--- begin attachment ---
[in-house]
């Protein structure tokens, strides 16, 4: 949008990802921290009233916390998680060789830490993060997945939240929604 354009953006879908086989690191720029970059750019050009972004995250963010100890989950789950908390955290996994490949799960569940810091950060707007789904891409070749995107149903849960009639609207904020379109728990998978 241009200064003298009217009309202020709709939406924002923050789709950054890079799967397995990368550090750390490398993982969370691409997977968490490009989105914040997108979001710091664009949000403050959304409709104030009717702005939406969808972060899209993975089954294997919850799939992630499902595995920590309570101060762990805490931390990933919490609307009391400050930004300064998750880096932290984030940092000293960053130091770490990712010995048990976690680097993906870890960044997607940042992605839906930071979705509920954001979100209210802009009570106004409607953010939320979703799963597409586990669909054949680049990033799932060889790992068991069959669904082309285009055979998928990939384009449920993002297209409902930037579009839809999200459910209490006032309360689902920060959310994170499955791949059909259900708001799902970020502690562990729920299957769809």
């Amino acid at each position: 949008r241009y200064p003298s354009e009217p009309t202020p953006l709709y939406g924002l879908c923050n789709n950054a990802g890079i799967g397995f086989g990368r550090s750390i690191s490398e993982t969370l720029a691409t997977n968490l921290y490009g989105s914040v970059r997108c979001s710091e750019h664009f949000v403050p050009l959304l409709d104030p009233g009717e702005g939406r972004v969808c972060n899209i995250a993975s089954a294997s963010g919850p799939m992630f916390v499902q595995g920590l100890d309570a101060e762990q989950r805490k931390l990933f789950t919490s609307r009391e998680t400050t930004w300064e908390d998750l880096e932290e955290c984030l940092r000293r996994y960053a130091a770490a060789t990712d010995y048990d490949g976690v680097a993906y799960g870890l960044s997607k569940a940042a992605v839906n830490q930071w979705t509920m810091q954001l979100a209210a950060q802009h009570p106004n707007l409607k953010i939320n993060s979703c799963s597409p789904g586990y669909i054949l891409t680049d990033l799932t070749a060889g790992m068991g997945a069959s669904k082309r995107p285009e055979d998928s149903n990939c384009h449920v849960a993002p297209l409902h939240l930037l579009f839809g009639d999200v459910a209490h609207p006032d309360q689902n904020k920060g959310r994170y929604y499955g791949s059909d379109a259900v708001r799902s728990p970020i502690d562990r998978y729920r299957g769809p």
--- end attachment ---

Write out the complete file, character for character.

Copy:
[in-house]
């Protein structure tokens, strides 16, 4: 949008990802921290009233916390998680060789830490993060997945939240929604 354009953006879908086989690191720029970059750019050009972004995250963010100890989950789950908390955290996994490949799960569940810091950060707007789904891409070749995107149903849960009639609207904020379109728990998978 241009200064003298009217009309202020709709939406924002923050789709950054890079799967397995990368550090750390490398993982969370691409997977968490490009989105914040997108979001710091664009949000403050959304409709104030009717702005939406969808972060899209993975089954294997919850799939992630499902595995920590309570101060762990805490931390990933919490609307009391400050930004300064998750880096932290984030940092000293960053130091770490990712010995048990976690680097993906870890960044997607940042992605839906930071979705509920954001979100209210802009009570106004409607953010939320979703799963597409586990669909054949680049990033799932060889790992068991069959669904082309285009055979998928990939384009449920993002297209409902930037579009839809999200459910209490006032309360689902920060959310994170499955791949059909259900708001799902970020502690562990729920299957769809």
């Amino acid at each position: 949008r241009y200064p003298s354009e009217p009309t202020p953006l709709y939406g924002l879908c923050n789709n950054a990802g890079i799967g397995f086989g990368r550090s750390i690191s490398e993982t969370l720029a691409t997977n968490l921290y490009g989105s914040v970059r997108c979001s710091e750019h664009f949000v403050p050009l959304l409709d104030p009233g009717e702005g939406r972004v969808c972060n899209i995250a993975s089954a294997s963010g919850p799939m992630f916390v499902q595995g920590l100890d309570a101060e762990q989950r805490k931390l990933f789950t919490s609307r009391e998680t400050t930004w300064e908390d998750l880096e932290e955290c984030l940092r000293r996994y960053a130091a770490a060789t990712d010995y048990d490949g976690v680097a993906y799960g870890l960044s997607k569940a940042a992605v839906n830490q930071w979705t509920m810091q954001l979100a209210a950060q802009h009570p106004n707007l409607k953010i939320n993060s979703c799963s597409p789904g586990y669909i054949l891409t680049d990033l799932t070749a060889g790992m068991g997945a069959s669904k082309r995107p285009e055979d998928s149903n990939c384009h449920v849960a993002p297209l409902h939240l930037l579009f839809g009639d999200v459910a209490h609207p006032d309360q689902n904020k920060g959310r994170y929604y499955g791949s059909d379109a259900v708001r799902s728990p970020i502690d562990r998978y729920r299957g769809p």